PRESS-RELEASE
Июл 16th, 2011

Foreign Minister of the Russian Federation Sergey Lavrov visits Centre for Strategic and International Studies (Washington, D.C.), meets with politicians and journalists and gives a speech on “Russia in a Multipolar World: Implications for Russia-EU-U.S.

Sergey Lavrov: Thank you very much for introducing me, and since I’m not going to deliver a speech but rather to say a few productive remarks and then to engage in some interactive discussion. If you don't mind, I will stay here. Thank you to everyone who came to this event which was very kindly organized by Ambassador Sergey Kisiyak. And ladies and gentlemen, it's an honor to be able to talk to you this morning.
The time I think is very right for frank discussions. The world is, without exaggeration, is at the turning point of history; a new system of international relations, a new system of managing the world affairs is emerging.

The best manifestation of this is the activity of G-20, which reflects the objective trend of a polycentric world being shaped in front of our eyes when more countries with economic and financial power and with political influence, which comes with it, become active in international economy, international finances and in international politics.

And certainly the nature of the challenges and threats we all face demands coherent, coordinated, collective action because to think otherwise and to think and act in ideological stereotypes of the 19th and 20th century, I think, would be a huge mistake.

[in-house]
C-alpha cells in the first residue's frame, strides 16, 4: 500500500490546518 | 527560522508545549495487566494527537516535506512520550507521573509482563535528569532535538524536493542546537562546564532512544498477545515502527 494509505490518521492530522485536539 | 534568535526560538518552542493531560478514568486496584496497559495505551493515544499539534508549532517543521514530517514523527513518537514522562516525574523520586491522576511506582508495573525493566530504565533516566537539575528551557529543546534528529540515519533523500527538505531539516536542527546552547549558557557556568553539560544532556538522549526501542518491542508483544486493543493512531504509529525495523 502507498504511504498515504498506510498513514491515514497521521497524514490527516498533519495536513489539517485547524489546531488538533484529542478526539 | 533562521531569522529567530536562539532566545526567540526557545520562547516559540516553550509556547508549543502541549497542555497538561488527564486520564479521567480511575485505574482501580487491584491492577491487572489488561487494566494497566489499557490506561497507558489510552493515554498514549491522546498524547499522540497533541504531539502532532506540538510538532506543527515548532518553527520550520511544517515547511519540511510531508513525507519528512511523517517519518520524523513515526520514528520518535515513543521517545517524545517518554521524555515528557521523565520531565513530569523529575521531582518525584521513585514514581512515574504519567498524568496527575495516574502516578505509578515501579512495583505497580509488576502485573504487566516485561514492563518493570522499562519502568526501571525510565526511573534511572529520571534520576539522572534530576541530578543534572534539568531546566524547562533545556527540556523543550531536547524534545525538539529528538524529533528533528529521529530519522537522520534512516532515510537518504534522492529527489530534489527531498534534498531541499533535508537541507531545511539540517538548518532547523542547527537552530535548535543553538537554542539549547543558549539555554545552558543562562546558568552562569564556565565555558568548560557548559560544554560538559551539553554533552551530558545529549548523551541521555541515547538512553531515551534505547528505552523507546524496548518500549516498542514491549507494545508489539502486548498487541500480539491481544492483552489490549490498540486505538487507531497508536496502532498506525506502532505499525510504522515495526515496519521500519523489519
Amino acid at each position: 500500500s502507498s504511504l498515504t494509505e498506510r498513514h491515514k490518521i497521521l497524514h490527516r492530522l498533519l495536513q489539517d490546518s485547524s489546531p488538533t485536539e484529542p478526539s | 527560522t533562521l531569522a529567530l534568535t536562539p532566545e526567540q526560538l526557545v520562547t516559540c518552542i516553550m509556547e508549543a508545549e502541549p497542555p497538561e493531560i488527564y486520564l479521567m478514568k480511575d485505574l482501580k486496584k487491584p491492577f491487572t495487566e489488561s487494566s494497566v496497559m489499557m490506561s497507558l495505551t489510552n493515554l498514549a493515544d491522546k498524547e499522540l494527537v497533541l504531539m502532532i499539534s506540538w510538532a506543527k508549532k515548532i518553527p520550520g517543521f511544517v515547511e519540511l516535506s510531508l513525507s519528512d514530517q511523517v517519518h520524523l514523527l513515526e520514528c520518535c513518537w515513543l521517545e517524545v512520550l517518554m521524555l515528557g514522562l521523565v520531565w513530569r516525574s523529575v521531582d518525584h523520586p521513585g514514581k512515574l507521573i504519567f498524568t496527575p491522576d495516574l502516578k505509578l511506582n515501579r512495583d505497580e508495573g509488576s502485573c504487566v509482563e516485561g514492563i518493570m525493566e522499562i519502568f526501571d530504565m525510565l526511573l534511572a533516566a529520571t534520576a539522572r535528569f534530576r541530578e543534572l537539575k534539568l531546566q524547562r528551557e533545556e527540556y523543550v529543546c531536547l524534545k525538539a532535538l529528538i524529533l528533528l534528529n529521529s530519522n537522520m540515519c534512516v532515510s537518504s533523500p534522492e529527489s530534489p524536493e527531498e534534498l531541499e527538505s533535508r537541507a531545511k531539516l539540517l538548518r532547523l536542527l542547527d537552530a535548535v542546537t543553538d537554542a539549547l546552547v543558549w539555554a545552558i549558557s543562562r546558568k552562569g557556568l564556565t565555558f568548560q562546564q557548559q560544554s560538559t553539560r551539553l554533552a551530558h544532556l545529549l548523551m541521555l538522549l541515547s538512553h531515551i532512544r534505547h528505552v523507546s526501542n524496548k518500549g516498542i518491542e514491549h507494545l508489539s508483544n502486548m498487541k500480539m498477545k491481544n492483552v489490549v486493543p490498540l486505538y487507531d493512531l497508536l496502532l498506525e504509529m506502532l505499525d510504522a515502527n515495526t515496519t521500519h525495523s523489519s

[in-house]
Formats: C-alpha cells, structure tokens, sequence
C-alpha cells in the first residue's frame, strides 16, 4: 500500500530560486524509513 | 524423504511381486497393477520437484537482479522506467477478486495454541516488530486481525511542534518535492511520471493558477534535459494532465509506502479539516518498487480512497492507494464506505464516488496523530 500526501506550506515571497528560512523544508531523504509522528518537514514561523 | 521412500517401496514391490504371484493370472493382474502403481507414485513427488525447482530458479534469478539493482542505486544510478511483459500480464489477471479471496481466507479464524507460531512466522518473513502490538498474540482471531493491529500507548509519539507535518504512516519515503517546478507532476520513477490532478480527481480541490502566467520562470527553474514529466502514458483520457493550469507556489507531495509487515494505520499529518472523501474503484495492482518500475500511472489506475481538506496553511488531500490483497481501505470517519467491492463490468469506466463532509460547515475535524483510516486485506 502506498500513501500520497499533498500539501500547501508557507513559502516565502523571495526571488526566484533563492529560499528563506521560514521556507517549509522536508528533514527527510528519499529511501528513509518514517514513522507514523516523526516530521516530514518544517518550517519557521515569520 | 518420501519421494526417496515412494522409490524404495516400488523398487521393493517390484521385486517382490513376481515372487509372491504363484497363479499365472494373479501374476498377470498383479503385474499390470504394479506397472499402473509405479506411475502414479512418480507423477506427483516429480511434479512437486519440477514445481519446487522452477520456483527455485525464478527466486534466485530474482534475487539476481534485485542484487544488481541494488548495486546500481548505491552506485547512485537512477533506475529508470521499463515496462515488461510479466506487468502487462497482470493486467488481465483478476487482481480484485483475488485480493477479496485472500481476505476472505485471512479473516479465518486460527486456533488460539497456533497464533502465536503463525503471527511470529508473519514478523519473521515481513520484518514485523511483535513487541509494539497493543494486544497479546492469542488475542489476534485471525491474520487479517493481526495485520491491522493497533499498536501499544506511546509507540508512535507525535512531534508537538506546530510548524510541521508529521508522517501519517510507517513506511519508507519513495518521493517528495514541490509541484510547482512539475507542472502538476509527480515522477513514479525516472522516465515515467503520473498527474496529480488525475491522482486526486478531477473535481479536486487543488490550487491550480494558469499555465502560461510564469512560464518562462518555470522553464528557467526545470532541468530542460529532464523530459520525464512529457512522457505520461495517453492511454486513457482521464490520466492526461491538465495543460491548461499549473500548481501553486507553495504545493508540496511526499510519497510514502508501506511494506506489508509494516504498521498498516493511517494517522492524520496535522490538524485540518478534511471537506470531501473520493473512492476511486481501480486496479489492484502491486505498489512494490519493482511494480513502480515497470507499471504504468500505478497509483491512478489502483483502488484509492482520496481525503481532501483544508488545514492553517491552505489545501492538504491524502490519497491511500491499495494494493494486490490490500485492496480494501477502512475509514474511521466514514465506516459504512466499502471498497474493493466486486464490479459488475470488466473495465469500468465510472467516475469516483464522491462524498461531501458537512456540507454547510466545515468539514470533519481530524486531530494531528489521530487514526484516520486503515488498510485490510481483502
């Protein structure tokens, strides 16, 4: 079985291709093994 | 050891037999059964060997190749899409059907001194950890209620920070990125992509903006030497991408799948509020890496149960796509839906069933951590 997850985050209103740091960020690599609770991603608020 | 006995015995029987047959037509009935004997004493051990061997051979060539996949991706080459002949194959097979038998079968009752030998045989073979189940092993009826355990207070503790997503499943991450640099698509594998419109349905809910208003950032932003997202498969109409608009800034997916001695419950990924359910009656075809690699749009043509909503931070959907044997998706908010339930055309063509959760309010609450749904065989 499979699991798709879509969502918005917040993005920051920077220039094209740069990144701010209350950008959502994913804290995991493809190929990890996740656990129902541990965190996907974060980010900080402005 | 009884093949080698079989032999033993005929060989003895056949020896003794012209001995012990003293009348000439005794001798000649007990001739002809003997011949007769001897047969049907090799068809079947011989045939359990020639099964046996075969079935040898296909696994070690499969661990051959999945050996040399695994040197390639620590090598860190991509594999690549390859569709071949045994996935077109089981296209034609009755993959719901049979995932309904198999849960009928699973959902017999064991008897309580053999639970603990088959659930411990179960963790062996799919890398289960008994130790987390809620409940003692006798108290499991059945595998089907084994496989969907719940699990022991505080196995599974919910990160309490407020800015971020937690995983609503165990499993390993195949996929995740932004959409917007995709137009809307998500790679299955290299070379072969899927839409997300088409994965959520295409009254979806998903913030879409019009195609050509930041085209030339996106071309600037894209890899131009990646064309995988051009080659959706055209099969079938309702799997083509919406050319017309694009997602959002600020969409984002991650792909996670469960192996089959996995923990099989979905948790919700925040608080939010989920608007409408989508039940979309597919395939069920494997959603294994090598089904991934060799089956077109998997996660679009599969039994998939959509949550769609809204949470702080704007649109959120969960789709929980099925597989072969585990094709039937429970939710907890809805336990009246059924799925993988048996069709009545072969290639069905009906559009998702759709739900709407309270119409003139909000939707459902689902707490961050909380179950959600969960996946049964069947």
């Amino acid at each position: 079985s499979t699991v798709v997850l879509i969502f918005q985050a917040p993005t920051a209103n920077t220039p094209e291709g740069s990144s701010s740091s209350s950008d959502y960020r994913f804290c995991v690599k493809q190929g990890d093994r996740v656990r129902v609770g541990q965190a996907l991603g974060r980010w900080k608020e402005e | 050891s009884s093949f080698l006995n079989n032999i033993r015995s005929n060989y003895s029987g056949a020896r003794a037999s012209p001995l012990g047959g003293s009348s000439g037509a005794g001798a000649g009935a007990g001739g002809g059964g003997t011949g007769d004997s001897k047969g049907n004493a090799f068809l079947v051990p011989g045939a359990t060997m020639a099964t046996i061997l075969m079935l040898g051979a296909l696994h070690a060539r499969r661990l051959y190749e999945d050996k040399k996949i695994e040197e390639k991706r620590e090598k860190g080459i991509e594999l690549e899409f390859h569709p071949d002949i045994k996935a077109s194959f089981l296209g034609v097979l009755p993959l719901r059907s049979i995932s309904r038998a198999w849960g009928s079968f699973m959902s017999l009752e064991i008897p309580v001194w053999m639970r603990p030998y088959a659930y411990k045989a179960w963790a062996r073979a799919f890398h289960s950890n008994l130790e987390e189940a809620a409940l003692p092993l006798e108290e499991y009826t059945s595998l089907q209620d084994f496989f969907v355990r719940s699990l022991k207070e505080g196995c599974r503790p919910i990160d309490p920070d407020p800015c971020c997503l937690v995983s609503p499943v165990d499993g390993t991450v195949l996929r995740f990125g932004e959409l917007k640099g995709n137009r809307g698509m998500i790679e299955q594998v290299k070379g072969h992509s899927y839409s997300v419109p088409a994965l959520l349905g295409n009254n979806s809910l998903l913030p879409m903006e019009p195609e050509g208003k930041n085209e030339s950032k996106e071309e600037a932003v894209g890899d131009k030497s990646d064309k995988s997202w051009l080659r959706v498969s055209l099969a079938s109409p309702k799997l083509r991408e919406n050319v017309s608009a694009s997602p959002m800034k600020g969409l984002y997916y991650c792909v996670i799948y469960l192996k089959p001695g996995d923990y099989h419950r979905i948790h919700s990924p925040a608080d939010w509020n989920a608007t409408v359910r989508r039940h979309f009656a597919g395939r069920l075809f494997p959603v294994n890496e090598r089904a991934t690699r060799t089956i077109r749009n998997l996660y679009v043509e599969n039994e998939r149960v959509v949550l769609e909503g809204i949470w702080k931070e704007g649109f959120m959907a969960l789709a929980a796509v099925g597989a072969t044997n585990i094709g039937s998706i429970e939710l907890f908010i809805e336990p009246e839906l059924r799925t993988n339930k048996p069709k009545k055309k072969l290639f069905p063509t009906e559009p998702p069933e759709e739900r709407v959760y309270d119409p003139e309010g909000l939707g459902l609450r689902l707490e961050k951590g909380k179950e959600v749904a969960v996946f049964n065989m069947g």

And of course another sign of the modern times is the democratization. Democracy is required, is demanded by people in the Middle East and North Africa and elsewhere.

Democracy and the rule of law become the order of the day. But I would very specifically emphasize the need to respect democracy and the rule of law not only domestically but internationally as well.

So what is the place for Europe, the United States and Russian Federation in this environment? I think it is important to point there on what our role of the three pillars and three branches of European civilization would be today and tomorrow.

I think for us to be – for the European civilization which was spread by the Americans – I mean, by those who emigrated to America westward and was spread by the Russians over centuries eastward, thus creating this famous space from Vancouver to Vladivostok, I think it's in our best interest to make sure that we are competitive in the modern world, in the modern polycentric world.

And from this point of view, we have to be united. We have to join resources and join our intellectual, inventive, creative capacity. And I think this is – this understanding is getting through, not without problems because old habits die hard.

But still in Europe today, we witness that confrontational approaches give way to more cooperative stance, and more and more countries realize that it is in our – in our best common interest to resolve the issues in Europe so that Europe is united, so that Europe doesn't have any dividing lines – which are of course heritage of the Cold War – and so that Europe feels one piece. Europe – I use this term to refer to Euro-Atlantic community. After the Lisbon Summit of the NATO-Russia Council, after the OSCE summit in Astana last year, very right words were pronounced by the leaders: indivisibility of security, strategic partnership – that was the motion in Lisbon. The goal of building strategic partnership between NATO and Russia was endorsed by the leaders.